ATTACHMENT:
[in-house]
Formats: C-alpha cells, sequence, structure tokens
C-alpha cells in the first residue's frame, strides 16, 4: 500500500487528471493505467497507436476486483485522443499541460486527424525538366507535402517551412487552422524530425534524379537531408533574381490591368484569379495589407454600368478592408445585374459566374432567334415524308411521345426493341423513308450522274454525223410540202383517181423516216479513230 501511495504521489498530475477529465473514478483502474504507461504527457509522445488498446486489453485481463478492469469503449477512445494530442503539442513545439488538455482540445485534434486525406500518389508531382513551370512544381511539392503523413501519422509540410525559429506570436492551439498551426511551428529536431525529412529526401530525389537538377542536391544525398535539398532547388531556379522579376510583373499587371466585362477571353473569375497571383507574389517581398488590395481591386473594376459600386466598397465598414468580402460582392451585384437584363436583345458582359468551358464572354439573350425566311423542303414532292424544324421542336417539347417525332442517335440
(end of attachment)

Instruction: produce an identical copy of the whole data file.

[in-house]
Formats: C-alpha cells, sequence, structure tokens
C-alpha cells in the first residue's frame, strides 16, 4: 500500500487528471493505467497507436476486483485522443499541460486527424525538366507535402517551412487552422524530425534524379537531408533574381490591368484569379495589407454600368478592408445585374459566374432567334415524308411521345426493341423513308450522274454525223410540202383517181423516216479513230 501511495504521489498530475477529465473514478483502474504507461504527457509522445488498446486489453485481463478492469469503449477512445494530442503539442513545439488538455482540445485534434486525406500518389508531382513551370512544381511539392503523413501519422509540410525559429506570436492551439498551426511551428529536431525529412529526401530525389537538377542536391544525398535539398532547388531556379522579376510583373499587371466585362477571353473569375497571383507574389517581398488590395481591386473594376459600386466598397465598414468580402460582392451585384437584363436583345458582359468551358464572354439573350425566311423542303414532292424544324421542336417539347417525332442517335440